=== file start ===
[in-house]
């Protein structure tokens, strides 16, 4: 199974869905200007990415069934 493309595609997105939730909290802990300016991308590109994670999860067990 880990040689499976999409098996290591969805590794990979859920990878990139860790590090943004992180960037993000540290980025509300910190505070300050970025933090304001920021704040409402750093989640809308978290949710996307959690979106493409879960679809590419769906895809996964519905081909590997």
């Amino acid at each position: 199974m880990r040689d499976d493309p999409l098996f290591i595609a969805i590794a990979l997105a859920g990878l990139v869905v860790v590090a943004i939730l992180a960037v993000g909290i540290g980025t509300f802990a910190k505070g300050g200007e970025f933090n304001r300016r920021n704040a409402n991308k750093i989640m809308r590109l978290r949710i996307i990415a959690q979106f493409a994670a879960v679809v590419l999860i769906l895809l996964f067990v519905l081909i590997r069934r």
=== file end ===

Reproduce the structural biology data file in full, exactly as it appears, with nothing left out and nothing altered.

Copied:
[in-house]
């Protein structure tokens, strides 16, 4: 199974869905200007990415069934 493309595609997105939730909290802990300016991308590109994670999860067990 880990040689499976999409098996290591969805590794990979859920990878990139860790590090943004992180960037993000540290980025509300910190505070300050970025933090304001920021704040409402750093989640809308978290949710996307959690979106493409879960679809590419769906895809996964519905081909590997």
């Amino acid at each position: 199974m880990r040689d499976d493309p999409l098996f290591i595609a969805i590794a990979l997105a859920g990878l990139v869905v860790v590090a943004i939730l992180a960037v993000g909290i540290g980025t509300f802990a910190k505070g300050g200007e970025f933090n304001r300016r920021n704040a409402n991308k750093i989640m809308r590109l978290r949710i996307i990415a959690q979106f493409a994670a879960v679809v590419l999860i769906l895809l996964f067990v519905l081909i590997r069934r």